F-15s Returned to Flight:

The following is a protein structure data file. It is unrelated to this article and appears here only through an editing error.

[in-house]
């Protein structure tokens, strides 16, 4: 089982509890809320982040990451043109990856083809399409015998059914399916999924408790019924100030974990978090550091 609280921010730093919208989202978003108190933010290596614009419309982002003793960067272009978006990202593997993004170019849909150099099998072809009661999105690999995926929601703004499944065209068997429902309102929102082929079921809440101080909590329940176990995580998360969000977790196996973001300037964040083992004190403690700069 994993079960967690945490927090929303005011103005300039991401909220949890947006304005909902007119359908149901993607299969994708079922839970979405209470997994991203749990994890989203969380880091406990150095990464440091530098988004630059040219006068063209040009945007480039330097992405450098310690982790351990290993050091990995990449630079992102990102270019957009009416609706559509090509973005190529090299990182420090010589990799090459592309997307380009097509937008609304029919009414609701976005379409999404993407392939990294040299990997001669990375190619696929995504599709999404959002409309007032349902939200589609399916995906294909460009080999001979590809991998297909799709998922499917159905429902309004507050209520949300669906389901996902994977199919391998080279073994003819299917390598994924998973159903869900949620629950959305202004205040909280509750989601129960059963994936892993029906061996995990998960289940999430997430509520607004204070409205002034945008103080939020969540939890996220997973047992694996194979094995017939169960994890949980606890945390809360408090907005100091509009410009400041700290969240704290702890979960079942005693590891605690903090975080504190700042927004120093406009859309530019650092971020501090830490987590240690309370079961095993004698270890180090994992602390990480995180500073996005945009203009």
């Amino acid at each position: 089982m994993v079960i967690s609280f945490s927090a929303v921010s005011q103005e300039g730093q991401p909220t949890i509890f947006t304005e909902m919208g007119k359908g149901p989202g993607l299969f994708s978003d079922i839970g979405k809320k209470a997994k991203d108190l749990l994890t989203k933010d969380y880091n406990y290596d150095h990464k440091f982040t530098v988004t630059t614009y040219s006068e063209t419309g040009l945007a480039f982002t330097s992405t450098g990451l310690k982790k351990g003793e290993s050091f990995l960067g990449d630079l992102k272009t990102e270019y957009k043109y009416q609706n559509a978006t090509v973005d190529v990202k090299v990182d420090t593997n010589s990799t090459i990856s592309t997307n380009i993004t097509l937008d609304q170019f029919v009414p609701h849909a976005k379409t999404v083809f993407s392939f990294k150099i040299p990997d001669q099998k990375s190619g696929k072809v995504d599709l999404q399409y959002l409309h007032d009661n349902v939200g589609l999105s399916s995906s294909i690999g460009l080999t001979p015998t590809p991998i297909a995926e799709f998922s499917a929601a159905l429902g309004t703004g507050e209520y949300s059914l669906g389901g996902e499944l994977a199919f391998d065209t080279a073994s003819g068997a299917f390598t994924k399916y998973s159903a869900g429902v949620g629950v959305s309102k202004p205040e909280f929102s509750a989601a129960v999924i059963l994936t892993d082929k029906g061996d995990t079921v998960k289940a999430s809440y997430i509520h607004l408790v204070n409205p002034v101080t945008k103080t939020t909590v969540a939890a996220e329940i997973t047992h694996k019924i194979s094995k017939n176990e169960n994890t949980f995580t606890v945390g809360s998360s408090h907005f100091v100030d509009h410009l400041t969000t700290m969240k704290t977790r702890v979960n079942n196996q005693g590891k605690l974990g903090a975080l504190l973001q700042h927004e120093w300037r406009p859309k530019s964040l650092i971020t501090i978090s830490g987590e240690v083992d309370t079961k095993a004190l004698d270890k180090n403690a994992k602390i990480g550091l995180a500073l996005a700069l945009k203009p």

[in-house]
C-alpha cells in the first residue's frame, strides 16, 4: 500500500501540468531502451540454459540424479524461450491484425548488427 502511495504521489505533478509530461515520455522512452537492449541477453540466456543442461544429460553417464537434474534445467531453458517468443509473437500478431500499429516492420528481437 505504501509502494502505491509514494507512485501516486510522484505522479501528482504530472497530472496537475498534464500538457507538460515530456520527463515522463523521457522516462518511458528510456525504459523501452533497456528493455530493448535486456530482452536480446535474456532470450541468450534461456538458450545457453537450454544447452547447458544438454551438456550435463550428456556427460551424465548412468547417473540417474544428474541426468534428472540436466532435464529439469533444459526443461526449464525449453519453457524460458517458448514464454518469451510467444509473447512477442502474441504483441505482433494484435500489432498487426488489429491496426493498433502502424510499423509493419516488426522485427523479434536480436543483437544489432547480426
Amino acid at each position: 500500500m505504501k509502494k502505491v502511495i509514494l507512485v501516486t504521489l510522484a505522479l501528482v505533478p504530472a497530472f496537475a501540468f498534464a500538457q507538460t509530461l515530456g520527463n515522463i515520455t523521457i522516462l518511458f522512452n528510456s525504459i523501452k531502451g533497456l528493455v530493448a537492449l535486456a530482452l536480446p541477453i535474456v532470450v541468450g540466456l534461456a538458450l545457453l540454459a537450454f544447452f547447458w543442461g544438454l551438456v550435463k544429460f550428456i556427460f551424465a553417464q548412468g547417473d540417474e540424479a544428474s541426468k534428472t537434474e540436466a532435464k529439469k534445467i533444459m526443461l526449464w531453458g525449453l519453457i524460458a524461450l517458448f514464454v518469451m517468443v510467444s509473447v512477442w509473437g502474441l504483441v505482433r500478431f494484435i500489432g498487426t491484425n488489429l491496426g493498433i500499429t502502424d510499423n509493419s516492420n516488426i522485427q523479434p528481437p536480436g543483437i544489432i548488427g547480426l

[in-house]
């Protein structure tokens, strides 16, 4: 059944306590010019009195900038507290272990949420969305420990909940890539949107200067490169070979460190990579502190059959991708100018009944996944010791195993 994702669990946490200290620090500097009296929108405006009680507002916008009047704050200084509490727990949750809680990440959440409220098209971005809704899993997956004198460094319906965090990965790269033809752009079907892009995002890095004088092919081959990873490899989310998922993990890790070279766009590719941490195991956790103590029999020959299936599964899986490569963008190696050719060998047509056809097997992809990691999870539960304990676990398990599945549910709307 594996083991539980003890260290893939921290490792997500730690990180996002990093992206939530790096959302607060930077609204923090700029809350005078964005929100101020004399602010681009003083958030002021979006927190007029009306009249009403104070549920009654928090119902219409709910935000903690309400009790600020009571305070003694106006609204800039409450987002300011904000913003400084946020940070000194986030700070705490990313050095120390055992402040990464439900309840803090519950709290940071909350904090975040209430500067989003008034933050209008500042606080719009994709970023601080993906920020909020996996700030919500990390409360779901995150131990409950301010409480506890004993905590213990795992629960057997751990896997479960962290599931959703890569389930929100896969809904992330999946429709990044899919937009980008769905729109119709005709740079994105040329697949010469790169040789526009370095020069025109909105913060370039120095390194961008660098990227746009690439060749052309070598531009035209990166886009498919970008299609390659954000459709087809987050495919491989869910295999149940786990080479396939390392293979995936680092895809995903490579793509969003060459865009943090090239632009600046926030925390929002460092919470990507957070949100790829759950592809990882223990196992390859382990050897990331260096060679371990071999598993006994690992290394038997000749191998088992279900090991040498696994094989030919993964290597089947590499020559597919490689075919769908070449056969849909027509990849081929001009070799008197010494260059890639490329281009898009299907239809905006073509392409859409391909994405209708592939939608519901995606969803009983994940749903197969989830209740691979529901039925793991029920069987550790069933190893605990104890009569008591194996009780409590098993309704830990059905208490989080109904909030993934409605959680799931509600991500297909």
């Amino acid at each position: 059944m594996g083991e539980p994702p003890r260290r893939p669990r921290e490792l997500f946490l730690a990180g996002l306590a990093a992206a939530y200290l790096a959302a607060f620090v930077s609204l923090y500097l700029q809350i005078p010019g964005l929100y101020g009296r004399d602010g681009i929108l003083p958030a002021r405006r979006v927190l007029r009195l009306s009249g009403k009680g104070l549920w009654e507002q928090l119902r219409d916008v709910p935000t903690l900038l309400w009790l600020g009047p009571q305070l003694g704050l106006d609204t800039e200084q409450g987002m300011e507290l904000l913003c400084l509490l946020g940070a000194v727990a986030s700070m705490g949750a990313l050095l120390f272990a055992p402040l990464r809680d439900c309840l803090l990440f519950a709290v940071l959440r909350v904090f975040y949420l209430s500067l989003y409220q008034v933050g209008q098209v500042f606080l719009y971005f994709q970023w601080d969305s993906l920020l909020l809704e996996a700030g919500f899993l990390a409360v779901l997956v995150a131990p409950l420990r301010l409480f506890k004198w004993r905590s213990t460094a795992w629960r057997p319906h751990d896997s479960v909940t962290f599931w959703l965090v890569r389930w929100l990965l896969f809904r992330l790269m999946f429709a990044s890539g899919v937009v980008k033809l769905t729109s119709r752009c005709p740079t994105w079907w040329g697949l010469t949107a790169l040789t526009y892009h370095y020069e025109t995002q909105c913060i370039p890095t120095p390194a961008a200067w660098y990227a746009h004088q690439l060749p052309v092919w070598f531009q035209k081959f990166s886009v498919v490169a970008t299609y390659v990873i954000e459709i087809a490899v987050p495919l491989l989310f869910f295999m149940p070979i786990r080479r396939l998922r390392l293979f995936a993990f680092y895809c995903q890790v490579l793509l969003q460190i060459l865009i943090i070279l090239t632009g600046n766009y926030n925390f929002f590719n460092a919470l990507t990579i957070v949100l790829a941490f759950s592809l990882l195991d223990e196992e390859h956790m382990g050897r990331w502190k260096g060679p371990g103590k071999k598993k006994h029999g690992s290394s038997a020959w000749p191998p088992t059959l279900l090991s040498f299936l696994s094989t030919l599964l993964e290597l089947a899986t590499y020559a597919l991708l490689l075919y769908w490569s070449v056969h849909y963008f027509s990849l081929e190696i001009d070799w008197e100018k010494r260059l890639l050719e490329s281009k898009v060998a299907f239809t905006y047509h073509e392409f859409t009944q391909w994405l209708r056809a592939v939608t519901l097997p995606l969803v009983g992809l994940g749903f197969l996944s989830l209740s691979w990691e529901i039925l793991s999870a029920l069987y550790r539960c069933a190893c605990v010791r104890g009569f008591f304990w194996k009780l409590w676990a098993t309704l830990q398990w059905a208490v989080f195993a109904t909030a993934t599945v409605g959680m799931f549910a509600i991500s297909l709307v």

Gen. John Corley ordered most of Air Combat Command’s grounded F-15s back into the air Friday night without any new restrictions and recommended that other commands with F-15s do the same. Much of the fleet has been grounded since Nov. 2 of last year, when an F-15C broke in half during a training sortie. Investigators attributed the crash to a cracked longeron to the right rear of the cockpit. The ACC chief said in a statement that based on engineering reports and exhaustive inspections, “I believe we can release and return our F-15s to their important air superiority mission.” The order means that the last 149 F-15A-Ds that were known to have longerons of under-spec thickness can resume flight operations, assuming that all required inspections are performed. Technicians at Warner-Robins Air Logistics Center in Georgia have developed additional inspection criteria that will take into account part thickness variations and individual aircraft usage severity and will be used on a recurring basis, according to the ACC statement. The nine that were discovered to have cracked longerons like the mishap aircraft remain grounded. The Air Force hasn’t been decided yet whether they will be fixed. An ACC spokesman said the command will be retiring some F-15A and B models next year anyway, and senior leaders have suggested it might not be economical to replace their longerons if they are leaving the inventory soon. Corley said “the priority in returning these F-15s to flight is to provide combat power for the defense of our nation and, particularly, as an essential component to our nation’s alert force.”